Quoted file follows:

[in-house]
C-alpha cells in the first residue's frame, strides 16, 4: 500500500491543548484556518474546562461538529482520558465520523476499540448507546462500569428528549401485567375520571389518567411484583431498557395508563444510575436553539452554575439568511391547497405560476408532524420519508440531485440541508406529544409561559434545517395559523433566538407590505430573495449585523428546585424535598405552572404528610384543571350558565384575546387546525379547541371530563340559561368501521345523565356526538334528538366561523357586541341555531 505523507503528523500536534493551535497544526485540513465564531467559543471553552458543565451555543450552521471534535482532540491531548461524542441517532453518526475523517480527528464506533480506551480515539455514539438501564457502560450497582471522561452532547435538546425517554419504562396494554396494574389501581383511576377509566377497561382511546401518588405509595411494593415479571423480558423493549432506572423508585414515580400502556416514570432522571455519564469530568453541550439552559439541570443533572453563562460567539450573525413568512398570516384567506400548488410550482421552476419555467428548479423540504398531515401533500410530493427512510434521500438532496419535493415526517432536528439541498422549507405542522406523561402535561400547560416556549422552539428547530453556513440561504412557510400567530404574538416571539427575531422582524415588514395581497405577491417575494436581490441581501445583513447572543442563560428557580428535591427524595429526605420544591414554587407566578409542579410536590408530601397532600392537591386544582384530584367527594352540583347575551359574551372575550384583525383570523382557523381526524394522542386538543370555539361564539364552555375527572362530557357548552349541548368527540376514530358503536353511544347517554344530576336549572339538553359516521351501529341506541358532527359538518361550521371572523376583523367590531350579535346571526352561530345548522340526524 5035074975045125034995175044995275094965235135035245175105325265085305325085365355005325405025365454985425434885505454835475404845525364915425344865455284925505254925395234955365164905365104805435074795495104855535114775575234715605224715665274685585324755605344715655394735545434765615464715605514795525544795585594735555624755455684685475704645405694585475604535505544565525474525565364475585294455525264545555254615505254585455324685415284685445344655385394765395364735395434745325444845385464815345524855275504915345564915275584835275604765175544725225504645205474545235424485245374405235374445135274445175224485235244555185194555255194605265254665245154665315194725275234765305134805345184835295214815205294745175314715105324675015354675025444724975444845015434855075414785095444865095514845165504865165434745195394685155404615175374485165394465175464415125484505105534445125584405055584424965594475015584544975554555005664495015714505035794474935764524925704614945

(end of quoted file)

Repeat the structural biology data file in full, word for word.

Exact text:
[in-house]
C-alpha cells in the first residue's frame, strides 16, 4: 500500500491543548484556518474546562461538529482520558465520523476499540448507546462500569428528549401485567375520571389518567411484583431498557395508563444510575436553539452554575439568511391547497405560476408532524420519508440531485440541508406529544409561559434545517395559523433566538407590505430573495449585523428546585424535598405552572404528610384543571350558565384575546387546525379547541371530563340559561368501521345523565356526538334528538366561523357586541341555531 505523507503528523500536534493551535497544526485540513465564531467559543471553552458543565451555543450552521471534535482532540491531548461524542441517532453518526475523517480527528464506533480506551480515539455514539438501564457502560450497582471522561452532547435538546425517554419504562396494554396494574389501581383511576377509566377497561382511546401518588405509595411494593415479571423480558423493549432506572423508585414515580400502556416514570432522571455519564469530568453541550439552559439541570443533572453563562460567539450573525413568512398570516384567506400548488410550482421552476419555467428548479423540504398531515401533500410530493427512510434521500438532496419535493415526517432536528439541498422549507405542522406523561402535561400547560416556549422552539428547530453556513440561504412557510400567530404574538416571539427575531422582524415588514395581497405577491417575494436581490441581501445583513447572543442563560428557580428535591427524595429526605420544591414554587407566578409542579410536590408530601397532600392537591386544582384530584367527594352540583347575551359574551372575550384583525383570523382557523381526524394522542386538543370555539361564539364552555375527572362530557357548552349541548368527540376514530358503536353511544347517554344530576336549572339538553359516521351501529341506541358532527359538518361550521371572523376583523367590531350579535346571526352561530345548522340526524 5035074975045125034995175044995275094965235135035245175105325265085305325085365355005325405025365454985425434885505454835475404845525364915425344865455284925505254925395234955365164905365104805435074795495104855535114775575234715605224715665274685585324755605344715655394735545434765615464715605514795525544795585594735555624755455684685475704645405694585475604535505544565525474525565364475585294455525264545555254615505254585455324685415284685445344655385394765395364735395434745325444845385464815345524855275504915345564915275584835275604765175544725225504645205474545235424485245374405235374445135274445175224485235244555185194555255194605265254665245154665315194725275234765305134805345184835295214815205294745175314715105324675015354675025444724975444845015434855075414785095444865095514845165504865165434745195394685155404615175374485165394465175464415125484505105534445125584405055584424965594475015584544975554555005664495015714505035794474935764524925704614945